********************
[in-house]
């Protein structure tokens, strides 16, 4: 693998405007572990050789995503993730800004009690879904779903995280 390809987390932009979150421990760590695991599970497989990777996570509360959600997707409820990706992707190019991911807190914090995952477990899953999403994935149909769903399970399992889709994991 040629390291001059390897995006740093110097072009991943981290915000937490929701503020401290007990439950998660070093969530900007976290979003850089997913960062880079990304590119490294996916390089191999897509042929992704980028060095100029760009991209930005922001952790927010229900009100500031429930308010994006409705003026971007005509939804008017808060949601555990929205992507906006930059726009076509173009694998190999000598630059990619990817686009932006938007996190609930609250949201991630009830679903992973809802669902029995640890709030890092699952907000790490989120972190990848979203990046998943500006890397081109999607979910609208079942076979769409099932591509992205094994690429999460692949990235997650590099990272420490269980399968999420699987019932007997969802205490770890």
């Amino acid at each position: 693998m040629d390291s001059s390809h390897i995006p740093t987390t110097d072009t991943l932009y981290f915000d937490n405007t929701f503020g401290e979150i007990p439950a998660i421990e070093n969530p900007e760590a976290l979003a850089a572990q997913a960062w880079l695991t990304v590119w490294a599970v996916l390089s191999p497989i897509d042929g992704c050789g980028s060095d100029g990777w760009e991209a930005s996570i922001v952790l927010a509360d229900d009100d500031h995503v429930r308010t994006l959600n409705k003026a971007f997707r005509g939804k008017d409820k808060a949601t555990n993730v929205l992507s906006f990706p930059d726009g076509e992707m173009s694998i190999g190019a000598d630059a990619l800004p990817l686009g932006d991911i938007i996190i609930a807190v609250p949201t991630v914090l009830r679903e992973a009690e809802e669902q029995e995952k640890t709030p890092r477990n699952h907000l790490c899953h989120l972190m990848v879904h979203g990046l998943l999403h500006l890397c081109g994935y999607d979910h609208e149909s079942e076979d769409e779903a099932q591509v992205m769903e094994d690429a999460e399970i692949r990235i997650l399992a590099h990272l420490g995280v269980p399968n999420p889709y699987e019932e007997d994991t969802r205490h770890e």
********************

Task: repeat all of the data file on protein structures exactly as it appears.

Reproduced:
[in-house]
């Protein structure tokens, strides 16, 4: 693998405007572990050789995503993730800004009690879904779903995280 390809987390932009979150421990760590695991599970497989990777996570509360959600997707409820990706992707190019991911807190914090995952477990899953999403994935149909769903399970399992889709994991 040629390291001059390897995006740093110097072009991943981290915000937490929701503020401290007990439950998660070093969530900007976290979003850089997913960062880079990304590119490294996916390089191999897509042929992704980028060095100029760009991209930005922001952790927010229900009100500031429930308010994006409705003026971007005509939804008017808060949601555990929205992507906006930059726009076509173009694998190999000598630059990619990817686009932006938007996190609930609250949201991630009830679903992973809802669902029995640890709030890092699952907000790490989120972190990848979203990046998943500006890397081109999607979910609208079942076979769409099932591509992205094994690429999460692949990235997650590099990272420490269980399968999420699987019932007997969802205490770890």
């Amino acid at each position: 693998m040629d390291s001059s390809h390897i995006p740093t987390t110097d072009t991943l932009y981290f915000d937490n405007t929701f503020g401290e979150i007990p439950a998660i421990e070093n969530p900007e760590a976290l979003a850089a572990q997913a960062w880079l695991t990304v590119w490294a599970v996916l390089s191999p497989i897509d042929g992704c050789g980028s060095d100029g990777w760009e991209a930005s996570i922001v952790l927010a509360d229900d009100d500031h995503v429930r308010t994006l959600n409705k003026a971007f997707r005509g939804k008017d409820k808060a949601t555990n993730v929205l992507s906006f990706p930059d726009g076509e992707m173009s694998i190999g190019a000598d630059a990619l800004p990817l686009g932006d991911i938007i996190i609930a807190v609250p949201t991630v914090l009830r679903e992973a009690e809802e669902q029995e995952k640890t709030p890092r477990n699952h907000l790490c899953h989120l972190m990848v879904h979203g990046l998943l999403h500006l890397c081109g994935y999607d979910h609208e149909s079942e076979d769409e779903a099932q591509v992205m769903e094994d690429a999460e399970i692949r990235i997650l399992a590099h990272l420490g995280v269980p399968n999420p889709y699987e019932e007997d994991t969802r205490h770890e």